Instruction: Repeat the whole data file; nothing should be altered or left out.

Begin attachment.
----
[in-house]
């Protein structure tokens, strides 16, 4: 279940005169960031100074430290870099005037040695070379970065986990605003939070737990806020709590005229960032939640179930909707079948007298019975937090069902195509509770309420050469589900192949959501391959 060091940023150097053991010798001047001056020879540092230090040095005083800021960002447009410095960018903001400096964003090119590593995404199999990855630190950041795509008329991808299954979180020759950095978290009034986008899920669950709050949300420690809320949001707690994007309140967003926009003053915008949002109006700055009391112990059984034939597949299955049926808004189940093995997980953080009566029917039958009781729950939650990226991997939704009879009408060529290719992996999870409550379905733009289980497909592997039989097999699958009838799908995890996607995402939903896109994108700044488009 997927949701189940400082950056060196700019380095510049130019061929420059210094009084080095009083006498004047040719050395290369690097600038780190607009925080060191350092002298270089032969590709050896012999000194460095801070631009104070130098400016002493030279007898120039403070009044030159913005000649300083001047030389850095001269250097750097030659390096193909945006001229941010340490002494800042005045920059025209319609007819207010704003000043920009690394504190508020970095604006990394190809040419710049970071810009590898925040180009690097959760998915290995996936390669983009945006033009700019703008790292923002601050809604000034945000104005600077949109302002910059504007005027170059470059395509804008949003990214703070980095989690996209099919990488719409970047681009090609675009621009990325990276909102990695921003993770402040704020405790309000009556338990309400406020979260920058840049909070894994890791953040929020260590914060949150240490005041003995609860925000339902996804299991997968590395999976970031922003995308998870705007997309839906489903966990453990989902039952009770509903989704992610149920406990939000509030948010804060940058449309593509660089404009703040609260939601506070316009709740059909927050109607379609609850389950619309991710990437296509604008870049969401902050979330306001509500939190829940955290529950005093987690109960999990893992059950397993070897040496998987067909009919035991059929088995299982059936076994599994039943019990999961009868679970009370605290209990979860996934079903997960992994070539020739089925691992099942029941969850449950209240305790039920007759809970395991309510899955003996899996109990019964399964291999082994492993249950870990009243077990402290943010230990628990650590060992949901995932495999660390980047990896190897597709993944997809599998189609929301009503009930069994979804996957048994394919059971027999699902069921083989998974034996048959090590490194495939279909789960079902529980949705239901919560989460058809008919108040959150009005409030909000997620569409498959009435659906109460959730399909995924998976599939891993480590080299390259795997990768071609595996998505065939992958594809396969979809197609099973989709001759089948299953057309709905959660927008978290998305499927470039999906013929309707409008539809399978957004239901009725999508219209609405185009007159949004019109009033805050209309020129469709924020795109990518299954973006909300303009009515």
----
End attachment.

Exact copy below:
[in-house]
């Protein structure tokens, strides 16, 4: 279940005169960031100074430290870099005037040695070379970065986990605003939070737990806020709590005229960032939640179930909707079948007298019975937090069902195509509770309420050469589900192949959501391959 060091940023150097053991010798001047001056020879540092230090040095005083800021960002447009410095960018903001400096964003090119590593995404199999990855630190950041795509008329991808299954979180020759950095978290009034986008899920669950709050949300420690809320949001707690994007309140967003926009003053915008949002109006700055009391112990059984034939597949299955049926808004189940093995997980953080009566029917039958009781729950939650990226991997939704009879009408060529290719992996999870409550379905733009289980497909592997039989097999699958009838799908995890996607995402939903896109994108700044488009 997927949701189940400082950056060196700019380095510049130019061929420059210094009084080095009083006498004047040719050395290369690097600038780190607009925080060191350092002298270089032969590709050896012999000194460095801070631009104070130098400016002493030279007898120039403070009044030159913005000649300083001047030389850095001269250097750097030659390096193909945006001229941010340490002494800042005045920059025209319609007819207010704003000043920009690394504190508020970095604006990394190809040419710049970071810009590898925040180009690097959760998915290995996936390669983009945006033009700019703008790292923002601050809604000034945000104005600077949109302002910059504007005027170059470059395509804008949003990214703070980095989690996209099919990488719409970047681009090609675009621009990325990276909102990695921003993770402040704020405790309000009556338990309400406020979260920058840049909070894994890791953040929020260590914060949150240490005041003995609860925000339902996804299991997968590395999976970031922003995308998870705007997309839906489903966990453990989902039952009770509903989704992610149920406990939000509030948010804060940058449309593509660089404009703040609260939601506070316009709740059909927050109607379609609850389950619309991710990437296509604008870049969401902050979330306001509500939190829940955290529950005093987690109960999990893992059950397993070897040496998987067909009919035991059929088995299982059936076994599994039943019990999961009868679970009370605290209990979860996934079903997960992994070539020739089925691992099942029941969850449950209240305790039920007759809970395991309510899955003996899996109990019964399964291999082994492993249950870990009243077990402290943010230990628990650590060992949901995932495999660390980047990896190897597709993944997809599998189609929301009503009930069994979804996957048994394919059971027999699902069921083989998974034996048959090590490194495939279909789960079902529980949705239901919560989460058809008919108040959150009005409030909000997620569409498959009435659906109460959730399909995924998976599939891993480590080299390259795997990768071609595996998505065939992958594809396969979809197609099973989709001759089948299953057309709905959660927008978290998305499927470039999906013929309707409008539809399978957004239901009725999508219209609405185009007159949004019109009033805050209309020129469709924020795109990518299954973006909300303009009515």